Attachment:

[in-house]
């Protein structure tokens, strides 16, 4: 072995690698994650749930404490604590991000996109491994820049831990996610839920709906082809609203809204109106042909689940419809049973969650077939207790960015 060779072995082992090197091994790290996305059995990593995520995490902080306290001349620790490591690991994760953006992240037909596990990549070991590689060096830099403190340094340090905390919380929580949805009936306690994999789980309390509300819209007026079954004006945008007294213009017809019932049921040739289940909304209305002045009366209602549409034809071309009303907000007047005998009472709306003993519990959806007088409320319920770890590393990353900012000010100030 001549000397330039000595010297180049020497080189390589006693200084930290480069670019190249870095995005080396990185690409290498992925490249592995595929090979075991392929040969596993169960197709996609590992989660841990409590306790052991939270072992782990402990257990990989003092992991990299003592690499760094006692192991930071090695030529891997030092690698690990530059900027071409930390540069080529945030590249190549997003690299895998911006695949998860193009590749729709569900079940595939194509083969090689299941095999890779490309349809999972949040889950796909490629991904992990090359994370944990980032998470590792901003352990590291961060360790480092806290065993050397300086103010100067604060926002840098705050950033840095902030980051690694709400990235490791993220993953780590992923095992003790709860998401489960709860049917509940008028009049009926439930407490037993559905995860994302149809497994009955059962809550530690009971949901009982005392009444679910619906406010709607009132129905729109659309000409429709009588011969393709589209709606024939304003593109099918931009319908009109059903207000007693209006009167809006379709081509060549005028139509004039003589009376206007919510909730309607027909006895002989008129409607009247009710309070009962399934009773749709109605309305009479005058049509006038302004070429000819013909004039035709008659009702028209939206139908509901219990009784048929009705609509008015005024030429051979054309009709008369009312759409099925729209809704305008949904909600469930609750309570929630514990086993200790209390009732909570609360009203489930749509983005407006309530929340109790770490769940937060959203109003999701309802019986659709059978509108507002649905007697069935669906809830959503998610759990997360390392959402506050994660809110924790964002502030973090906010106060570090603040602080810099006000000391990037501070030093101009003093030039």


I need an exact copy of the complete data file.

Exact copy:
[in-house]
């Protein structure tokens, strides 16, 4: 072995690698994650749930404490604590991000996109491994820049831990996610839920709906082809609203809204109106042909689940419809049973969650077939207790960015 060779072995082992090197091994790290996305059995990593995520995490902080306290001349620790490591690991994760953006992240037909596990990549070991590689060096830099403190340094340090905390919380929580949805009936306690994999789980309390509300819209007026079954004006945008007294213009017809019932049921040739289940909304209305002045009366209602549409034809071309009303907000007047005998009472709306003993519990959806007088409320319920770890590393990353900012000010100030 001549000397330039000595010297180049020497080189390589006693200084930290480069670019190249870095995005080396990185690409290498992925490249592995595929090979075991392929040969596993169960197709996609590992989660841990409590306790052991939270072992782990402990257990990989003092992991990299003592690499760094006692192991930071090695030529891997030092690698690990530059900027071409930390540069080529945030590249190549997003690299895998911006695949998860193009590749729709569900079940595939194509083969090689299941095999890779490309349809999972949040889950796909490629991904992990090359994370944990980032998470590792901003352990590291961060360790480092806290065993050397300086103010100067604060926002840098705050950033840095902030980051690694709400990235490791993220993953780590992923095992003790709860998401489960709860049917509940008028009049009926439930407490037993559905995860994302149809497994009955059962809550530690009971949901009982005392009444679910619906406010709607009132129905729109659309000409429709009588011969393709589209709606024939304003593109099918931009319908009109059903207000007693209006009167809006379709081509060549005028139509004039003589009376206007919510909730309607027909006895002989008129409607009247009710309070009962399934009773749709109605309305009479005058049509006038302004070429000819013909004039035709008659009702028209939206139908509901219990009784048929009705609509008015005024030429051979054309009709008369009312759409099925729209809704305008949904909600469930609750309570929630514990086993200790209390009732909570609360009203489930749509983005407006309530929340109790770490769940937060959203109003999701309802019986659709059978509108507002649905007697069935669906809830959503998610759990997360390392959402506050994660809110924790964002502030973090906010106060570090603040602080810099006000000391990037501070030093101009003093030039």